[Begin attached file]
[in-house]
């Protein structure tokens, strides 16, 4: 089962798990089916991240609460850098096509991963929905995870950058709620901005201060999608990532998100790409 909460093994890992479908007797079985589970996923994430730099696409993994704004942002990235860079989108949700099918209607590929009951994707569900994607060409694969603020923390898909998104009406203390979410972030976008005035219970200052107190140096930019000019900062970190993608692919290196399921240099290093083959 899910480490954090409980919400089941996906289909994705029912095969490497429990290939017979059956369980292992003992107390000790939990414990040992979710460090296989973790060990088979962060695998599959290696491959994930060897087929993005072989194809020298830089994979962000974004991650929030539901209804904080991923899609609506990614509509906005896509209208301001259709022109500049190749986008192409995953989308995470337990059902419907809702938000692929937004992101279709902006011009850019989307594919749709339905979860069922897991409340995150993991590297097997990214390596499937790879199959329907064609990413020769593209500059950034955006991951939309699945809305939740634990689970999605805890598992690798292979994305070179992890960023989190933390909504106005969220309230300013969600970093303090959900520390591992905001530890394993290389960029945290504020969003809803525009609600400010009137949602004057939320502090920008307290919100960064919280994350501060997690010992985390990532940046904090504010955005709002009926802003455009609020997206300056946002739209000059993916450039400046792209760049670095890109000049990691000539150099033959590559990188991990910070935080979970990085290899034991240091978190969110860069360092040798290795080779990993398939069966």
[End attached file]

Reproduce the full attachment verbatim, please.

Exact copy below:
[in-house]
């Protein structure tokens, strides 16, 4: 089962798990089916991240609460850098096509991963929905995870950058709620901005201060999608990532998100790409 909460093994890992479908007797079985589970996923994430730099696409993994704004942002990235860079989108949700099918209607590929009951994707569900994607060409694969603020923390898909998104009406203390979410972030976008005035219970200052107190140096930019000019900062970190993608692919290196399921240099290093083959 899910480490954090409980919400089941996906289909994705029912095969490497429990290939017979059956369980292992003992107390000790939990414990040992979710460090296989973790060990088979962060695998599959290696491959994930060897087929993005072989194809020298830089994979962000974004991650929030539901209804904080991923899609609506990614509509906005896509209208301001259709022109500049190749986008192409995953989308995470337990059902419907809702938000692929937004992101279709902006011009850019989307594919749709339905979860069922897991409340995150993991590297097997990214390596499937790879199959329907064609990413020769593209500059950034955006991951939309699945809305939740634990689970999605805890598992690798292979994305070179992890960023989190933390909504106005969220309230300013969600970093303090959900520390591992905001530890394993290389960029945290504020969003809803525009609600400010009137949602004057939320502090920008307290919100960064919280994350501060997690010992985390990532940046904090504010955005709002009926802003455009609020997206300056946002739209000059993916450039400046792209760049670095890109000049990691000539150099033959590559990188991990910070935080979970990085290899034991240091978190969110860069360092040798290795080779990993398939069966």